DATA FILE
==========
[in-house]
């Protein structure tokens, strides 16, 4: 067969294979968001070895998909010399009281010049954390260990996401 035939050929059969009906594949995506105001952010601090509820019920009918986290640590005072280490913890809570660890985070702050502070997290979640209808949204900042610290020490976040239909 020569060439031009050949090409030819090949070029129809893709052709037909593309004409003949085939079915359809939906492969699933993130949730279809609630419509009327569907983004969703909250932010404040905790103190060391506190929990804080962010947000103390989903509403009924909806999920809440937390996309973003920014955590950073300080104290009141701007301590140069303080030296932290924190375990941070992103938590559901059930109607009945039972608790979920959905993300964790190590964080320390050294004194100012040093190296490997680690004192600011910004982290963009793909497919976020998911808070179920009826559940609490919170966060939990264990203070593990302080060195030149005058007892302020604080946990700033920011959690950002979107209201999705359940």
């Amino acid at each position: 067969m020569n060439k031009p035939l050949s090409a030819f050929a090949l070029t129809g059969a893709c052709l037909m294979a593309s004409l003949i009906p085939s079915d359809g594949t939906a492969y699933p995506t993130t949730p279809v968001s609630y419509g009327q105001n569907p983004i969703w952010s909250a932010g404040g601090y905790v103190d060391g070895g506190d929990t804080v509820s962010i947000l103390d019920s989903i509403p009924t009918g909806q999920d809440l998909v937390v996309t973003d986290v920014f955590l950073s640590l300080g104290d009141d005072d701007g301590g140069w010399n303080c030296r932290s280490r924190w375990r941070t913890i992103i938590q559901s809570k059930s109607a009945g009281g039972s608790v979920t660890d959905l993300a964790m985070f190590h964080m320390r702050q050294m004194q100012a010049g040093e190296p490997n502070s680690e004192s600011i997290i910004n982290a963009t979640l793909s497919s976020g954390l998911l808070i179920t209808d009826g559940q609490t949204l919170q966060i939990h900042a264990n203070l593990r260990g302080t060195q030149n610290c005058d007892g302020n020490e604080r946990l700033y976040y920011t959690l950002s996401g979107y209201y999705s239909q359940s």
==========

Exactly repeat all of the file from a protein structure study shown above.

[in-house]
């Protein structure tokens, strides 16, 4: 067969294979968001070895998909010399009281010049954390260990996401 035939050929059969009906594949995506105001952010601090509820019920009918986290640590005072280490913890809570660890985070702050502070997290979640209808949204900042610290020490976040239909 020569060439031009050949090409030819090949070029129809893709052709037909593309004409003949085939079915359809939906492969699933993130949730279809609630419509009327569907983004969703909250932010404040905790103190060391506190929990804080962010947000103390989903509403009924909806999920809440937390996309973003920014955590950073300080104290009141701007301590140069303080030296932290924190375990941070992103938590559901059930109607009945039972608790979920959905993300964790190590964080320390050294004194100012040093190296490997680690004192600011910004982290963009793909497919976020998911808070179920009826559940609490919170966060939990264990203070593990302080060195030149005058007892302020604080946990700033920011959690950002979107209201999705359940």
């Amino acid at each position: 067969m020569n060439k031009p035939l050949s090409a030819f050929a090949l070029t129809g059969a893709c052709l037909m294979a593309s004409l003949i009906p085939s079915d359809g594949t939906a492969y699933p995506t993130t949730p279809v968001s609630y419509g009327q105001n569907p983004i969703w952010s909250a932010g404040g601090y905790v103190d060391g070895g506190d929990t804080v509820s962010i947000l103390d019920s989903i509403p009924t009918g909806q999920d809440l998909v937390v996309t973003d986290v920014f955590l950073s640590l300080g104290d009141d005072d701007g301590g140069w010399n303080c030296r932290s280490r924190w375990r941070t913890i992103i938590q559901s809570k059930s109607a009945g009281g039972s608790v979920t660890d959905l993300a964790m985070f190590h964080m320390r702050q050294m004194q100012a010049g040093e190296p490997n502070s680690e004192s600011i997290i910004n982290a963009t979640l793909s497919s976020g954390l998911l808070i179920t209808d009826g559940q609490t949204l919170q966060i939990h900042a264990n203070l593990r260990g302080t060195q030149n610290c005058d007892g302020n020490e604080r946990l700033y976040y920011t959690l950002s996401g979107y209201y999705s239909q359940s």